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Dr Michael Ashby
Dr Michael Ashby
Area of research
How early life experience guides the formation of synapses and circuits in the neocortex
My research addresses the development of brain circuitry early in life, when anatomical and synaptic plasticity coordinate dramatically to produce functional circuits in the mammalian cortex. Using high resolution optical stimulation and recording combined with molecular, genetic and electrophysiological methods, I aim to define how neonatal sensory experience influences the normal and pathological cortical circuit development that underlies lifelong brain function.
This is an example of the type of connectivity map generated using 2-photon stimulation and patch clamp electrophysiology to detect and measure synaptic connections. Each sphere represents a neuron inside the barrel structure that is found in the sensory cortex. The green neuron was recorded during the experiment and is shown here with all its dendrites. The other neurons were stimulated during the experiment to find those that make synaptic connections with the recorded cell. Only a small proportion of cells, those shown in colour, are connected. This type of map tells us about rates of connectivity, the properties of those synapses and the geometric relationship between connected cells. Comparing these maps at different stages of early postnatal development allows us to understand the processes involved in the formation of circuitry in the sensory cortex (Ashby & Isaac 2011, Neuron 70:510-521).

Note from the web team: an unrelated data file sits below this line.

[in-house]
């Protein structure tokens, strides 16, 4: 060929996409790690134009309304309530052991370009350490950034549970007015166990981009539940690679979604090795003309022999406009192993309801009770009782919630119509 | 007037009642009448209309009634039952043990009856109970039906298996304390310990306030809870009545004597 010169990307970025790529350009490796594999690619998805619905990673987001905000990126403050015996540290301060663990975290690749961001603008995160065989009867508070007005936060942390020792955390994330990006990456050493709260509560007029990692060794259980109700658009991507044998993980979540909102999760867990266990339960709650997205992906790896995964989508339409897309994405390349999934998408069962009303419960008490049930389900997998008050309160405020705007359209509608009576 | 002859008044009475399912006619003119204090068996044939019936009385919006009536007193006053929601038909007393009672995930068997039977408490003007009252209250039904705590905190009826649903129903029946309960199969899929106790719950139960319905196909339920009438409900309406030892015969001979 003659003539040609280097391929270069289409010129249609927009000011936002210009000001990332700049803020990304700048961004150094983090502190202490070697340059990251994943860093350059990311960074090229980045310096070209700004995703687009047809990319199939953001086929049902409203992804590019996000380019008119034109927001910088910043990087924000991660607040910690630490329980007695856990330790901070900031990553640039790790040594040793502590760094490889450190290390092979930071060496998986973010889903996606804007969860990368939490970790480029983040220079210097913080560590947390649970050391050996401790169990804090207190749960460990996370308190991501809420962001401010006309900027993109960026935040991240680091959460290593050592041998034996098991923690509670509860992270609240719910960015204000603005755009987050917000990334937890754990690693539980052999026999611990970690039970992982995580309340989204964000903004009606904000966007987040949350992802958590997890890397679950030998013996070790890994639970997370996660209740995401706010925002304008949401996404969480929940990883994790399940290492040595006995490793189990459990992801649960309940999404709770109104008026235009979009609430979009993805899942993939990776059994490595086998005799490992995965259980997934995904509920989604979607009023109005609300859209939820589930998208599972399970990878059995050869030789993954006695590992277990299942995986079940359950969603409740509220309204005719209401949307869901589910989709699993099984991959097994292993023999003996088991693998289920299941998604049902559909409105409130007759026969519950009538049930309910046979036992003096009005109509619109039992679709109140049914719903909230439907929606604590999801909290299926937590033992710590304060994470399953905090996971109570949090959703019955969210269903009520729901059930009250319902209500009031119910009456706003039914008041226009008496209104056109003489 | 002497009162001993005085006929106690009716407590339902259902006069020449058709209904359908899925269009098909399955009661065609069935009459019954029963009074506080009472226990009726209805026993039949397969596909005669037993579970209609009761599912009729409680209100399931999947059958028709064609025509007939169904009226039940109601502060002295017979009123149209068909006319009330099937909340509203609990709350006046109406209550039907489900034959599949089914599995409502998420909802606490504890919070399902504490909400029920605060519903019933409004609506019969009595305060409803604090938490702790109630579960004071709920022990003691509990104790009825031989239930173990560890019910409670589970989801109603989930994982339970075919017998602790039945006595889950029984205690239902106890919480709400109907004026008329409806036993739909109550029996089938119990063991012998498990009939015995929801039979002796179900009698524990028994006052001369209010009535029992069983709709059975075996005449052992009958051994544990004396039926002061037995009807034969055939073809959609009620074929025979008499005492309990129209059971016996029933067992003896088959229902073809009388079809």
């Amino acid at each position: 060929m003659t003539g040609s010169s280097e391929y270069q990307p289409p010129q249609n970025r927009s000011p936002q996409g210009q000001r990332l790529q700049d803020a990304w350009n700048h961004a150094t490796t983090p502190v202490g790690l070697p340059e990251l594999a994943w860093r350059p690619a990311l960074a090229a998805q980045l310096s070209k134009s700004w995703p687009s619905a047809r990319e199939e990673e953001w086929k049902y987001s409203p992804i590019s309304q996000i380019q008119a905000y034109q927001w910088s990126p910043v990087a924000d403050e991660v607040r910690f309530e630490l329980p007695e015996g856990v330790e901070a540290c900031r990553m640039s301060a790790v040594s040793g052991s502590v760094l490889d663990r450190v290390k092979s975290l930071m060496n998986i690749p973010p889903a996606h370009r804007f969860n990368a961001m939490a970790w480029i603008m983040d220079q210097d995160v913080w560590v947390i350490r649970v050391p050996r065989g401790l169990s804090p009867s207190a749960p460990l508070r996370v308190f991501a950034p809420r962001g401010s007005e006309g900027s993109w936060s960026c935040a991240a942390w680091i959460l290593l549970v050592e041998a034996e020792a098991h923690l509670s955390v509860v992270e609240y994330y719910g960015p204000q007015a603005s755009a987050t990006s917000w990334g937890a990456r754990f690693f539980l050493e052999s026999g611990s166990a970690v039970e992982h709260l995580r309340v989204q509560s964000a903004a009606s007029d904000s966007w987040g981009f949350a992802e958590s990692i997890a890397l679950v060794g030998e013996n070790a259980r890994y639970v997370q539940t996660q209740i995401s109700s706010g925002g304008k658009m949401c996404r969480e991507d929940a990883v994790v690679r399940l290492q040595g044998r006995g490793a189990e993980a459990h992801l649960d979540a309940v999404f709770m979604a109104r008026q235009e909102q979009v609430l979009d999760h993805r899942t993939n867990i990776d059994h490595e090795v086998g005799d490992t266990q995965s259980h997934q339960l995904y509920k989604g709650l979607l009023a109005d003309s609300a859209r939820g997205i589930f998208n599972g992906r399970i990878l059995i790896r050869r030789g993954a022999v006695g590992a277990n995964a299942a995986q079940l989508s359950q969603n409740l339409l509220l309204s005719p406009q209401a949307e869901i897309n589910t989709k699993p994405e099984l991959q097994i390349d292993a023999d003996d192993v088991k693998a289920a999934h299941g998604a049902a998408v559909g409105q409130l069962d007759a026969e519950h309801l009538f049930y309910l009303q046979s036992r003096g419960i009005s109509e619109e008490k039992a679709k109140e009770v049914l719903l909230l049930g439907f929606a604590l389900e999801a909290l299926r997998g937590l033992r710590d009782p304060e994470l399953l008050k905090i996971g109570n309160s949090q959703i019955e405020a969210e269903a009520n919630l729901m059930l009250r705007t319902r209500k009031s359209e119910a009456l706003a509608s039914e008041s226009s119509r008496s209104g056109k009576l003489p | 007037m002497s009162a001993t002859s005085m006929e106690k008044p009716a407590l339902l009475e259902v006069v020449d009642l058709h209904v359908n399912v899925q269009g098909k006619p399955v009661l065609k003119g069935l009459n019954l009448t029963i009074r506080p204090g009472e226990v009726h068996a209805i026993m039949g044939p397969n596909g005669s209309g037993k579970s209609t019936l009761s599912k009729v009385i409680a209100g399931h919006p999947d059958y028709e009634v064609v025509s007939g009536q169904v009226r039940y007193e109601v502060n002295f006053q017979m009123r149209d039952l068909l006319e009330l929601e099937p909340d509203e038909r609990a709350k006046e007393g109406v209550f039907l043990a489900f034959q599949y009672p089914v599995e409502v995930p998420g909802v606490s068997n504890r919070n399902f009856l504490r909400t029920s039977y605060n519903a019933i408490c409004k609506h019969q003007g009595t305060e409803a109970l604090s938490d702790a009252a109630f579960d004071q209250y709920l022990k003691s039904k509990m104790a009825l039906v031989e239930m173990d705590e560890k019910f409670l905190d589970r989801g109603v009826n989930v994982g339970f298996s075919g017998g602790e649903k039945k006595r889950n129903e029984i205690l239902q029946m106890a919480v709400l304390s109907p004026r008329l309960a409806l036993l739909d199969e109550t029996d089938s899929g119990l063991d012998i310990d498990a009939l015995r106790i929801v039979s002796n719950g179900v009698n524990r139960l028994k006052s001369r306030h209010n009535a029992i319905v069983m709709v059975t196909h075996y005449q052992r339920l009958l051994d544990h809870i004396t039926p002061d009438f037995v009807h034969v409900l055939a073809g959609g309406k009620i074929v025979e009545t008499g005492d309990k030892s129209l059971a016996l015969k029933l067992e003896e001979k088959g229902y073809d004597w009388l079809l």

Activities / Findings
- Sensory experience controls circuit maturation by determining synaptic glutamate receptor content
- Local excitatory microcircuit in the barrel cortex have a highly recurrent, 'small-world' architecture
- There is a dissociation between anatomical and functional maturation of dendritic spines that is controlled by sensory experience
- Development of a 2-photon-based optical stimulation method for circuit mapping at the single cell level
MBChB Level 2
Neurons, glia and neural circuits
Pharmacology and treatment of dementia
Treatment of movement disorders
- Ashby, M & Isaac, J, 2011, Maturation of a recurrent excitatory neocortical circuit by experience-dependent unsilencing of newly-formed dendritic spines. Neuron, vol 70., pp. 510 - 521
- Ashby, M, Daw, M & Isaac, J, 2008, AMPA Receptors. in: RW Gereau, GT Swanson (eds) The Glutamate Receptors. Humana Press Inc., pp. 1 - 44
- Ashby, M, Maier, S, Nishimune, A & Henley, J, 2006, Lateral diffusion drives constitutive exchange of AMPA receptors at dendritic spines and is regulated by spine morphology. Journal of Neuroscience, vol 26 (26)., pp. 7046 - 7055
Read more >
- Tigaret, CM, Olivo, V, Sadowski, JHL, Ashby, MC & Mellor, JR, 2015, Coordinated activation of distinct Ca2+ sources and metabotropic glutamate receptors encodes Hebbian synaptic plasticity. Nature Communications, vol 7.
- Wilkinson, KA, Ashby, MC & Henley, JM, 2014, Validity of pHluorin-tagged GluA2 as a reporter for AMPA receptor surface expression and endocytosis. Proceedings of the National Academy of Sciences of the United States of America, vol 111., pp. E304
- González-González, I, Jaskolski, F, Goldberg, Y, Ashby, M & Henley, J, 2012, Chapter six - Measuring membrane protein dynamics in neurons using fluorescence recovery after photobleach. Methods in Enzymology, vol 504., pp. 127 - 146
- Matta, J, Ashby, M, Sanz-Clemente, A, Roche, K & Isaac, J, 2011, mGluR5 and NMDA receptors drive the experience- and activity-dependent NMDA receptor NR2B to NR2A subunit switch. Neuron, vol 70., pp. 339 - 351
- Daw, M, Ashby, M & Isaac, J, 2007, Coordinated developmental recruitment of latent fast spiking interneurons in layer IV barrel cortex. Nature Neuroscience, vol 10(4)., pp. 453 - 461
- Isaac, J, Ashby, M & Mcbain, C, 2007, The Role of the GluR2 Subunit in AMPA Receptor Function and Synaptic Plasticity. Neuron, vol 54., pp. 859 - 871
- Ashby, M, De La Rue, SA, Ralph, G, Uney, J, Collingridge, GL & Henley, J, 2004, Removal of AMPA receptors (AMPARs) from synapses is preceded by transient endocytosis of extrasynaptic AMPARs. Journal of Neuroscience, vol 24 ., pp. 5172 - 5176
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